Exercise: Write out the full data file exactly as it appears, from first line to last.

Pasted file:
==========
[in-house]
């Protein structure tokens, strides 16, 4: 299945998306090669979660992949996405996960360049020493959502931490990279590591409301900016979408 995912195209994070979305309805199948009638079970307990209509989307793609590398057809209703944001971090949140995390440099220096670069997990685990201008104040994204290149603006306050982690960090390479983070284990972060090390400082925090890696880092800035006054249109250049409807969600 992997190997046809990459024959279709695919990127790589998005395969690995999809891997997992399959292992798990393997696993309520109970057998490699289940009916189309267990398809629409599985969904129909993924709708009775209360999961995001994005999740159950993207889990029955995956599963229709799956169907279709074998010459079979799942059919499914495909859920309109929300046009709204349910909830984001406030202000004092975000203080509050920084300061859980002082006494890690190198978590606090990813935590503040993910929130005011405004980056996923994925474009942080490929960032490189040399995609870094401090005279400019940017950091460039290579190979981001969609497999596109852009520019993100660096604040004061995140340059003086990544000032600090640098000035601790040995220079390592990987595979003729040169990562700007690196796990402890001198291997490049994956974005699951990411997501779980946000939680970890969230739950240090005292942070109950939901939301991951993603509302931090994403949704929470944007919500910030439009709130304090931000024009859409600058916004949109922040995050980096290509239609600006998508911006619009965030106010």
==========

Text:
[in-house]
């Protein structure tokens, strides 16, 4: 299945998306090669979660992949996405996960360049020493959502931490990279590591409301900016979408 995912195209994070979305309805199948009638079970307990209509989307793609590398057809209703944001971090949140995390440099220096670069997990685990201008104040994204290149603006306050982690960090390479983070284990972060090390400082925090890696880092800035006054249109250049409807969600 992997190997046809990459024959279709695919990127790589998005395969690995999809891997997992399959292992798990393997696993309520109970057998490699289940009916189309267990398809629409599985969904129909993924709708009775209360999961995001994005999740159950993207889990029955995956599963229709799956169907279709074998010459079979799942059919499914495909859920309109929300046009709204349910909830984001406030202000004092975000203080509050920084300061859980002082006494890690190198978590606090990813935590503040993910929130005011405004980056996923994925474009942080490929960032490189040399995609870094401090005279400019940017950091460039290579190979981001969609497999596109852009520019993100660096604040004061995140340059003086990544000032600090640098000035601790040995220079390592990987595979003729040169990562700007690196796990402890001198291997490049994956974005699951990411997501779980946000939680970890969230739950240090005292942070109950939901939301991951993603509302931090994403949704929470944007919500910030439009709130304090931000024009859409600058916004949109922040995050980096290509239609600006998508911006619009965030106010």